Noise pollution is everywhere — here’s how to make time for silence

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Here are ways to dim the digital noise in your life, starting from the flurry of notifications received on your cell phone – Mar 27, 2018

For some, it’s pollution you don’t even notice anymore.

Women’s Health magazine says noise pollution is a health threat nobody is talking about, and previous studies have even shown that living in major transit cities like Toronto could mean long-term hearing loss due to noise.

But noise pollution just isn’t traffic. It could be construction, stereo systems or even notifications on your phone, experts say. Women’s Health adds because of this, silence has become a “hot commodity,” and more than ever, people are trying to figure out how to add silence to their daily routines.

Kathseva Fentiman, co-director of the Self Realization Meditation Healing Centre in Halfmoon Bay, B.C., says for anyone who lives in the city for a long period of time, you are not even aware of what noise can do to your health.

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“Often people tune out,” she tells Global News. “You have selective listening and it’s actually having an effect on people’s energy.”

READ MORE: Noise from Toronto’s public transit could lead to long-term hearing loss — study

Fentiman has a silent retreat located in a quiet community three hours away from Vancouver, and she says when city dwellers arrive, they often feel tired. “You don’t realize how much [noise] depletes your energy. When we’re out of the city in a quiet place, people start to notice things more. They see trees, they smell things and their senses are more in-tuned.”

Being alone

As Fentiman adds, learning how to be alone isn’t about turning off your phone or trying a retreat. While these options can help you understand the value of silence, it comes down to daily practice. And for a lot of people — especially ones glued to their devices — it’s hard to shut off. At her retreat, she adds, there are no devices, WiFi or televisions, almost forcing people to be in silence.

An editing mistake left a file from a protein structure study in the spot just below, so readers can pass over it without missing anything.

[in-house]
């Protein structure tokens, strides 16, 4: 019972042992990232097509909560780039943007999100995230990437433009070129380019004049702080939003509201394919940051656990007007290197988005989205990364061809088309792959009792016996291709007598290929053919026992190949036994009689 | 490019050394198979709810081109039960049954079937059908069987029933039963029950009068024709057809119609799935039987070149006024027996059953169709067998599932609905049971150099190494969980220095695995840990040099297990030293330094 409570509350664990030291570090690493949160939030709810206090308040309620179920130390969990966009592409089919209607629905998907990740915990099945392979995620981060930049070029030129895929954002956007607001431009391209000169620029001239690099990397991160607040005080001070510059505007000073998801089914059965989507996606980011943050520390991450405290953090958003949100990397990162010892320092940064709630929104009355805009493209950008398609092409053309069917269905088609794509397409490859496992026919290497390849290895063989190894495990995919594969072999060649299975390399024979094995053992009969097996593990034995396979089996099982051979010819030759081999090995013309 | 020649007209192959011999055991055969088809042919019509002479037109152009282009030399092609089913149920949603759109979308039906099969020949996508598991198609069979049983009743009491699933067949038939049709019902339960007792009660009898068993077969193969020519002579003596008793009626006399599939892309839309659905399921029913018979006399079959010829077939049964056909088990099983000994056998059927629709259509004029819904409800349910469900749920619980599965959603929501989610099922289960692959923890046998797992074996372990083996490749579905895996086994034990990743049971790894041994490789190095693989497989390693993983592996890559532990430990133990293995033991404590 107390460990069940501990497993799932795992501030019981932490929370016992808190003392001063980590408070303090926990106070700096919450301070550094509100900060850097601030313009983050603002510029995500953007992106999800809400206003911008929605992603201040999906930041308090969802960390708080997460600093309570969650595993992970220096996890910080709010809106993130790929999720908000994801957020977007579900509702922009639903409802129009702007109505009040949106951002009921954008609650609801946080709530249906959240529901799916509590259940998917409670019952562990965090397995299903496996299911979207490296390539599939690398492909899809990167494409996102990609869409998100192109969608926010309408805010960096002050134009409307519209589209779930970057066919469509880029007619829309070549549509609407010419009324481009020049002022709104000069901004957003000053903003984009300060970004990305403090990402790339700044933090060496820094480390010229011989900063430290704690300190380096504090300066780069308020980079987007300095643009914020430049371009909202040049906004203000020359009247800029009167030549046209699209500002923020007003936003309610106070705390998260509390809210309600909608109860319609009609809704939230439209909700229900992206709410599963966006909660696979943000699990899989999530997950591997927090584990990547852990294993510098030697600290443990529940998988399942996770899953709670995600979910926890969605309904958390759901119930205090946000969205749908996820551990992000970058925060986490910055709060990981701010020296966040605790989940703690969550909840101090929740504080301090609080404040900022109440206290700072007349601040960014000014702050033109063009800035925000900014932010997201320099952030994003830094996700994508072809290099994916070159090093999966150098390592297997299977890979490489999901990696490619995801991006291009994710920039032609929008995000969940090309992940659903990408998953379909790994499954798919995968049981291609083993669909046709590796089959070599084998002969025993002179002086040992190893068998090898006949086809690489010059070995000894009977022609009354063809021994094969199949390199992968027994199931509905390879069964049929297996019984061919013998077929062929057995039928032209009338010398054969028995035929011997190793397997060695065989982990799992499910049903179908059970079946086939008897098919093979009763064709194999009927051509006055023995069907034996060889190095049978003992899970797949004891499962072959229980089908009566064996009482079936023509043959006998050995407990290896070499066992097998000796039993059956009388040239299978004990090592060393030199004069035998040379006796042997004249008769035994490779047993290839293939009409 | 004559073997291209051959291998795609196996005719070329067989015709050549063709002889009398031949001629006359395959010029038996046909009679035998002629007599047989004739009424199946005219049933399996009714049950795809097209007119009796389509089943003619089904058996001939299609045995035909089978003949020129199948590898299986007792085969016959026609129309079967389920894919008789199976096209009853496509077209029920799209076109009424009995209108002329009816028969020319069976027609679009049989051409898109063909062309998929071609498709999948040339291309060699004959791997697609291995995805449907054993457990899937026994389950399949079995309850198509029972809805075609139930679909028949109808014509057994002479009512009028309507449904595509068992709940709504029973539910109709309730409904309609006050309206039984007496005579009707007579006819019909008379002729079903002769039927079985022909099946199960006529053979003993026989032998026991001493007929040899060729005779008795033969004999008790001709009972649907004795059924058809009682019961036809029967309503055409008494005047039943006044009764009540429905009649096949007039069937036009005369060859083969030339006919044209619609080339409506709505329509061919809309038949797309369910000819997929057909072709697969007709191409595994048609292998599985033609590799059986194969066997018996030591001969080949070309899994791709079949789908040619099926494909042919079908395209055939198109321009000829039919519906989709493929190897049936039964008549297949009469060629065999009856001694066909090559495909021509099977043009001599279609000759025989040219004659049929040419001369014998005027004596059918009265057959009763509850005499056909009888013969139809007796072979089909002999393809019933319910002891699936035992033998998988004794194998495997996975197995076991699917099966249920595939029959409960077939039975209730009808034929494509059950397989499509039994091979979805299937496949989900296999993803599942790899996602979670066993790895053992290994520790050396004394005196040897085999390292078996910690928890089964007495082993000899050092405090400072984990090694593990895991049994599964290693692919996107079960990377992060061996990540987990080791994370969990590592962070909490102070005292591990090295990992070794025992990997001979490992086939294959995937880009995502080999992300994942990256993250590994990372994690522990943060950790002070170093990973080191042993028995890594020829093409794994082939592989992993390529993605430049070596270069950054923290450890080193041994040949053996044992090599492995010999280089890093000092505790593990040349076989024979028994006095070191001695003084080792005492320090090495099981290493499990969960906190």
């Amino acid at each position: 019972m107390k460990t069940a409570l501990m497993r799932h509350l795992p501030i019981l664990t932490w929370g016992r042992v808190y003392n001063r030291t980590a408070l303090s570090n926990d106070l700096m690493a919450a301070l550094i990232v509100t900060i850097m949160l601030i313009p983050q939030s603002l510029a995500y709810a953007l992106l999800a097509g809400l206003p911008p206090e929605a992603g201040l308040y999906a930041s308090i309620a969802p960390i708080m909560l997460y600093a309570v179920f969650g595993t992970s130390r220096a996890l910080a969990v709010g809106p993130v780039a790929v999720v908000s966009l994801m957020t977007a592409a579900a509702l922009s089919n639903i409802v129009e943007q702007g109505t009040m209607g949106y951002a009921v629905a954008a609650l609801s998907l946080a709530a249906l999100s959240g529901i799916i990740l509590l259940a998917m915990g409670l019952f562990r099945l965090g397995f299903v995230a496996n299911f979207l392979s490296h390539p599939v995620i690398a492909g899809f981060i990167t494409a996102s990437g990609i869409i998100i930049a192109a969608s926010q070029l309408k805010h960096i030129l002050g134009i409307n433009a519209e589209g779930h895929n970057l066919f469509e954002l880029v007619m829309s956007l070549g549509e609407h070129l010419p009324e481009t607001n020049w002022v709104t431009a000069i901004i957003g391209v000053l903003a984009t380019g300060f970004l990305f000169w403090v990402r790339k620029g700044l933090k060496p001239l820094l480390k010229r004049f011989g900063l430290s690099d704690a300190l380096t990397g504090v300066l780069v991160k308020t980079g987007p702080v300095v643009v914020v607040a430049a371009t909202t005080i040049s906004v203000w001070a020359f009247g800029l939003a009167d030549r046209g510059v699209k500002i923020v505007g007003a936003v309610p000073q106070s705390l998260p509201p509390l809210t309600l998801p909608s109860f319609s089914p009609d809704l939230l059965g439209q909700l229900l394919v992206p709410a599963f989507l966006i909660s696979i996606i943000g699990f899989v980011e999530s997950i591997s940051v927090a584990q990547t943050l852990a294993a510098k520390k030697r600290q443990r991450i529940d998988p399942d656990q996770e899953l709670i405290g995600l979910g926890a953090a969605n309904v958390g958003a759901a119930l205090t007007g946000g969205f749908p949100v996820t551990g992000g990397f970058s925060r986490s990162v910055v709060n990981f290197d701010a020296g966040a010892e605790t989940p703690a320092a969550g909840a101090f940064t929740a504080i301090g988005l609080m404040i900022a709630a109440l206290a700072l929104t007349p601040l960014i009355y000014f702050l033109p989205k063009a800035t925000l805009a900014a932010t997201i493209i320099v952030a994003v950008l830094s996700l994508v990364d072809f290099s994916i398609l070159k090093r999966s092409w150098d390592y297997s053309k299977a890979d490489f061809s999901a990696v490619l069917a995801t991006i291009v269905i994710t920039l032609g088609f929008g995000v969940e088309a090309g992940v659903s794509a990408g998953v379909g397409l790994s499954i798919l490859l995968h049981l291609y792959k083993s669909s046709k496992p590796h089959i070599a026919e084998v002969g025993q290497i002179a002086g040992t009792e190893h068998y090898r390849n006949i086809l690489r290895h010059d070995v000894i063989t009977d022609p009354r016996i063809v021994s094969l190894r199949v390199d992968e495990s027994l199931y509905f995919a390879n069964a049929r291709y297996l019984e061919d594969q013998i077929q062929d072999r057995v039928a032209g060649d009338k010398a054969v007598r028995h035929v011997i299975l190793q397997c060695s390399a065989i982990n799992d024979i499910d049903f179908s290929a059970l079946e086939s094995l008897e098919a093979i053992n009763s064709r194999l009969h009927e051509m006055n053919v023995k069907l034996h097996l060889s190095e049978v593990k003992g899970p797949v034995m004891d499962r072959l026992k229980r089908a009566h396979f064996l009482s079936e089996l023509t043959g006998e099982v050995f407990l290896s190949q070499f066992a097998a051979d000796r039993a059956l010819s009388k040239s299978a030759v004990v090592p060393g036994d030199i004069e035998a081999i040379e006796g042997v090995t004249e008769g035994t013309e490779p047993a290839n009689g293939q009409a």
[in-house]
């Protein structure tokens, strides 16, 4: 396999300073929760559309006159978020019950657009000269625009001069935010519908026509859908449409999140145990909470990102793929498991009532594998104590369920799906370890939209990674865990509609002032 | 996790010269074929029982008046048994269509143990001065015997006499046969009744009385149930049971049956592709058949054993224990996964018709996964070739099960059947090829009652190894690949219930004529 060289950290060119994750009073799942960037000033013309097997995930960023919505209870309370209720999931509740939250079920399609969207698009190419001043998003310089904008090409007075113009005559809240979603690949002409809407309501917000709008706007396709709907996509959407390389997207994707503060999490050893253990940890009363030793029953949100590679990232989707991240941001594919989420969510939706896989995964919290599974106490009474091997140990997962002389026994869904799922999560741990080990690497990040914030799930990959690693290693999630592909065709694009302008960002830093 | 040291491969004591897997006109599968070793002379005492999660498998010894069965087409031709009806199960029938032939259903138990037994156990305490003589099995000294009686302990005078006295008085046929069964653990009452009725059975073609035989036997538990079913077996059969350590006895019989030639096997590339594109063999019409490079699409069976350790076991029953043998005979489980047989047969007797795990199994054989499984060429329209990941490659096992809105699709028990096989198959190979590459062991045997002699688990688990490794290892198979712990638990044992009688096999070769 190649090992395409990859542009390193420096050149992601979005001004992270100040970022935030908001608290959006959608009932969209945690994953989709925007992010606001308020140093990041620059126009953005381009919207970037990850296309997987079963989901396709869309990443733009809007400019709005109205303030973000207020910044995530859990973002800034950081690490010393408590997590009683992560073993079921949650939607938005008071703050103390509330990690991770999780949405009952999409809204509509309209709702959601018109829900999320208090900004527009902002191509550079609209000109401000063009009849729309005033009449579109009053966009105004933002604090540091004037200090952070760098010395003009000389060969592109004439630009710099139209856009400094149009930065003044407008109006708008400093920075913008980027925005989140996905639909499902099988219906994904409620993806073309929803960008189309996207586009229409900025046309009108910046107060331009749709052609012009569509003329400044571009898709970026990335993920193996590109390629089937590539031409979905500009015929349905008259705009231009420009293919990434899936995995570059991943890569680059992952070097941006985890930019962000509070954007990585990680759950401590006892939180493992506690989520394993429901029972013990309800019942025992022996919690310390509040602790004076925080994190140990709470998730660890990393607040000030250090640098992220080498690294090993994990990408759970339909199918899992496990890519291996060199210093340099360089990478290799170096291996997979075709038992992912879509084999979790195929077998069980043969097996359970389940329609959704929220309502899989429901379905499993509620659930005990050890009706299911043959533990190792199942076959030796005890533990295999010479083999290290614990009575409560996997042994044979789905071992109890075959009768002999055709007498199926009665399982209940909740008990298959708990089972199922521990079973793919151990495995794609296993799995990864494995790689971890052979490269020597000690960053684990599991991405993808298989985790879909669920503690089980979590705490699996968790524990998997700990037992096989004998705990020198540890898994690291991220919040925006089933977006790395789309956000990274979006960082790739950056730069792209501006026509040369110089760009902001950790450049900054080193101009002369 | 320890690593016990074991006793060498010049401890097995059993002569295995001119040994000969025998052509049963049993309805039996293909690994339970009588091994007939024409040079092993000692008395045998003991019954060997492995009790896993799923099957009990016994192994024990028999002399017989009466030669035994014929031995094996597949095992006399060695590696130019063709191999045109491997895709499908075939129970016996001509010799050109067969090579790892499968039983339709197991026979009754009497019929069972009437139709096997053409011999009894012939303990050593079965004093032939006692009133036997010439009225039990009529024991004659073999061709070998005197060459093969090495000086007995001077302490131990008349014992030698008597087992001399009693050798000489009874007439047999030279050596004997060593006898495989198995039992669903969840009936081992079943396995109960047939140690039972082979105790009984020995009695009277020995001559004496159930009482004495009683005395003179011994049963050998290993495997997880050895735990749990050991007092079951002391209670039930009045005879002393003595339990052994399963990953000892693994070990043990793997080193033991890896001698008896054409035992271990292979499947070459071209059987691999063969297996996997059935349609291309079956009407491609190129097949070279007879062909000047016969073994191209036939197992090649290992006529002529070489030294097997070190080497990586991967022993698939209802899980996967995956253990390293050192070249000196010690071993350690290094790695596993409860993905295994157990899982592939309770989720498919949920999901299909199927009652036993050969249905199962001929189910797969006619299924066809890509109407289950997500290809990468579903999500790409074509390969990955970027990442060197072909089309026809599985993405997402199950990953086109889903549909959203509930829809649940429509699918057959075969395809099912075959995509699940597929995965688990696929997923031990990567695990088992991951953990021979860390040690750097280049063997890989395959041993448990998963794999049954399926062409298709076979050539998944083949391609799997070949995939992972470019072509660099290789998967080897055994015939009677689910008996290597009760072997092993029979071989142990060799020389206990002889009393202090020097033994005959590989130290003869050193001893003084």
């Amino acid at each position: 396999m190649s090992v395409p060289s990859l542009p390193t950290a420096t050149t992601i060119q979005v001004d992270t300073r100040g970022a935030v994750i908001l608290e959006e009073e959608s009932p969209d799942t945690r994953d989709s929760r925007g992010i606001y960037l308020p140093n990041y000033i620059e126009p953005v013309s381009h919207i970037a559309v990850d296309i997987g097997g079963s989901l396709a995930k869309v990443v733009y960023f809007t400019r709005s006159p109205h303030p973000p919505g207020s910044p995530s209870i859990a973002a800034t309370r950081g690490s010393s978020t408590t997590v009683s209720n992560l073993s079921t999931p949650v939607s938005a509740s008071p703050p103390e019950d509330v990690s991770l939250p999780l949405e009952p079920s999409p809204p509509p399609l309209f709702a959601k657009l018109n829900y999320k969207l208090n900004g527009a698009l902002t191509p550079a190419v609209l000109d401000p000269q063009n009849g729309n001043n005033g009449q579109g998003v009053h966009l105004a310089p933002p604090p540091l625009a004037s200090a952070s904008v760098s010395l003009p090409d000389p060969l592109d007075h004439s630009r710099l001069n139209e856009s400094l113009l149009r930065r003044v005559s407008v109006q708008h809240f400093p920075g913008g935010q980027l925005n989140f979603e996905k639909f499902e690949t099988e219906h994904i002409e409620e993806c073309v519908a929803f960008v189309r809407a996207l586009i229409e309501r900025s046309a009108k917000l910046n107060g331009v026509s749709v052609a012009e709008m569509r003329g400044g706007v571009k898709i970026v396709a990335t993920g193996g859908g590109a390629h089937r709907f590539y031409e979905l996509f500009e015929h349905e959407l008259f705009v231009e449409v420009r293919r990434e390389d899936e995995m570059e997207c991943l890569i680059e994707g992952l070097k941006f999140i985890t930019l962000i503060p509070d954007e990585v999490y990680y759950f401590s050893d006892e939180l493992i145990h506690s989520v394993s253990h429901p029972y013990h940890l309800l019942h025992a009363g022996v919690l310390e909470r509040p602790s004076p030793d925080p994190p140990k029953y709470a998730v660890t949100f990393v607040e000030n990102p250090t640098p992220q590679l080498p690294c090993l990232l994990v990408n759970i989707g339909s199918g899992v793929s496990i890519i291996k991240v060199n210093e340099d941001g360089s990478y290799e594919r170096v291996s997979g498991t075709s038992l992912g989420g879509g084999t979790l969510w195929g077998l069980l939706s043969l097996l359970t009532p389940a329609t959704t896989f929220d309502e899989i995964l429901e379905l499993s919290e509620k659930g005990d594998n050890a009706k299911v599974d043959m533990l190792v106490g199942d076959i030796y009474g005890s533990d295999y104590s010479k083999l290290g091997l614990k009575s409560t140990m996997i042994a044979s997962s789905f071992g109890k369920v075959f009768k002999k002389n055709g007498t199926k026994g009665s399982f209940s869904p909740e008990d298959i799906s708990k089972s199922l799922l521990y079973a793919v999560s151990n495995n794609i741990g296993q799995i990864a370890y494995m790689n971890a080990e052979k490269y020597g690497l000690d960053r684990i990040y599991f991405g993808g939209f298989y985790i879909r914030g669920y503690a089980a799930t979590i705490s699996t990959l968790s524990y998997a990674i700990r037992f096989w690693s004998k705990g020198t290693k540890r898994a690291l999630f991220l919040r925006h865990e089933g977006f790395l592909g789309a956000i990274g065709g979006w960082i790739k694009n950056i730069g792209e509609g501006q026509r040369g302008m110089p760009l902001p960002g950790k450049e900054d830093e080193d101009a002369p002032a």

“There’s nothing to distract people,” she continues. “After the retreat, people say they feel so much more [like themselves]. Initially, it’s an adjustment period.”
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READ MORE: Residents raising concerns about noisy flights overhead

Toronto-based meditation teacher Avi Craimer says although an urge to find alone time or silence may not necessarily be trendy or new, the growing use of social media means we have less silence built into our lives.

“We want to feel connected or part of the group on one hand, but we also need time and space in our own thoughts and feelings,” he tells Global News.

But there still can be a social stigma attached to being alone, experts say. Fentiman says in her line of work, a person truly can’t know themselves unless they are comfortable being alone. “It doesn’t mean you’re alone. You’re just with yourself.”

Importance of silence

Liz Frost of Sugar Ridge Retreat Centre in Wyebridge, Ont., says silence is needed because our minds are always active.